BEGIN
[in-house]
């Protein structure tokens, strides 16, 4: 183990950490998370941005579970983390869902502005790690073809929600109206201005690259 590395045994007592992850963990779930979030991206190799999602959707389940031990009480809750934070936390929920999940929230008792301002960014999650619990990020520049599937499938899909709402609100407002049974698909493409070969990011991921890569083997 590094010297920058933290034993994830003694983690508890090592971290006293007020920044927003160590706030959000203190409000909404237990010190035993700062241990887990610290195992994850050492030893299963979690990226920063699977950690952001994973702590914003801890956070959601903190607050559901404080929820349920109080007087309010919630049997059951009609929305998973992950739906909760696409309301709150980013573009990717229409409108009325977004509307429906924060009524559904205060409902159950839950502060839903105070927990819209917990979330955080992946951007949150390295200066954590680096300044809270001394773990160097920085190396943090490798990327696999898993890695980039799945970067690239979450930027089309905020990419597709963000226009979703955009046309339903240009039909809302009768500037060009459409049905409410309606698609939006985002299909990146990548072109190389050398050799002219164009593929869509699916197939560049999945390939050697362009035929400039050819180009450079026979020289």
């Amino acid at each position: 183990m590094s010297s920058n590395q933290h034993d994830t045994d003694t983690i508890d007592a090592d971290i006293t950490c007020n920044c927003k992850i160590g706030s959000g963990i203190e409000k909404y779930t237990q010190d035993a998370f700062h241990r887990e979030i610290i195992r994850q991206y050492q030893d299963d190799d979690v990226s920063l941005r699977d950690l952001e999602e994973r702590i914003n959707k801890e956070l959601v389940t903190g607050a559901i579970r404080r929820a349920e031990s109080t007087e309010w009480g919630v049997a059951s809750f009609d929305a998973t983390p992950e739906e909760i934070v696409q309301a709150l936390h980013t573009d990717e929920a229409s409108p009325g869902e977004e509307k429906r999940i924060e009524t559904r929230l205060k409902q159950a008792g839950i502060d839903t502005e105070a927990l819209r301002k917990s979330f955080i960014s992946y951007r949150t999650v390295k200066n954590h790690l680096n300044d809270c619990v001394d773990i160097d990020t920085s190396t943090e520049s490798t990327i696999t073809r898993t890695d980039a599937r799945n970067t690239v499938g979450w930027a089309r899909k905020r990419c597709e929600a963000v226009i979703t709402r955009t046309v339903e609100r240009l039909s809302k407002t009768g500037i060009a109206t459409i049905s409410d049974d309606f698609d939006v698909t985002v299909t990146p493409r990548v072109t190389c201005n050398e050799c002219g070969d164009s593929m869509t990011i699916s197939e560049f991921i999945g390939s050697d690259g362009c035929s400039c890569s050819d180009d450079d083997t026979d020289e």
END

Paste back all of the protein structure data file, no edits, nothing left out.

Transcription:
[in-house]
């Protein structure tokens, strides 16, 4: 183990950490998370941005579970983390869902502005790690073809929600109206201005690259 590395045994007592992850963990779930979030991206190799999602959707389940031990009480809750934070936390929920999940929230008792301002960014999650619990990020520049599937499938899909709402609100407002049974698909493409070969990011991921890569083997 590094010297920058933290034993994830003694983690508890090592971290006293007020920044927003160590706030959000203190409000909404237990010190035993700062241990887990610290195992994850050492030893299963979690990226920063699977950690952001994973702590914003801890956070959601903190607050559901404080929820349920109080007087309010919630049997059951009609929305998973992950739906909760696409309301709150980013573009990717229409409108009325977004509307429906924060009524559904205060409902159950839950502060839903105070927990819209917990979330955080992946951007949150390295200066954590680096300044809270001394773990160097920085190396943090490798990327696999898993890695980039799945970067690239979450930027089309905020990419597709963000226009979703955009046309339903240009039909809302009768500037060009459409049905409410309606698609939006985002299909990146990548072109190389050398050799002219164009593929869509699916197939560049999945390939050697362009035929400039050819180009450079026979020289």
């Amino acid at each position: 183990m590094s010297s920058n590395q933290h034993d994830t045994d003694t983690i508890d007592a090592d971290i006293t950490c007020n920044c927003k992850i160590g706030s959000g963990i203190e409000k909404y779930t237990q010190d035993a998370f700062h241990r887990e979030i610290i195992r994850q991206y050492q030893d299963d190799d979690v990226s920063l941005r699977d950690l952001e999602e994973r702590i914003n959707k801890e956070l959601v389940t903190g607050a559901i579970r404080r929820a349920e031990s109080t007087e309010w009480g919630v049997a059951s809750f009609d929305a998973t983390p992950e739906e909760i934070v696409q309301a709150l936390h980013t573009d990717e929920a229409s409108p009325g869902e977004e509307k429906r999940i924060e009524t559904r929230l205060k409902q159950a008792g839950i502060d839903t502005e105070a927990l819209r301002k917990s979330f955080i960014s992946y951007r949150t999650v390295k200066n954590h790690l680096n300044d809270c619990v001394d773990i160097d990020t920085s190396t943090e520049s490798t990327i696999t073809r898993t890695d980039a599937r799945n970067t690239v499938g979450w930027a089309r899909k905020r990419c597709e929600a963000v226009i979703t709402r955009t046309v339903e609100r240009l039909s809302k407002t009768g500037i060009a109206t459409i049905s409410d049974d309606f698609d939006v698909t985002v299909t990146p493409r990548v072109t190389c201005n050398e050799c002219g070969d164009s593929m869509t990011i699916s197939e560049f991921i999945g390939s050697d690259g362009c035929s400039c890569s050819d180009d450079d083997t026979d020289e």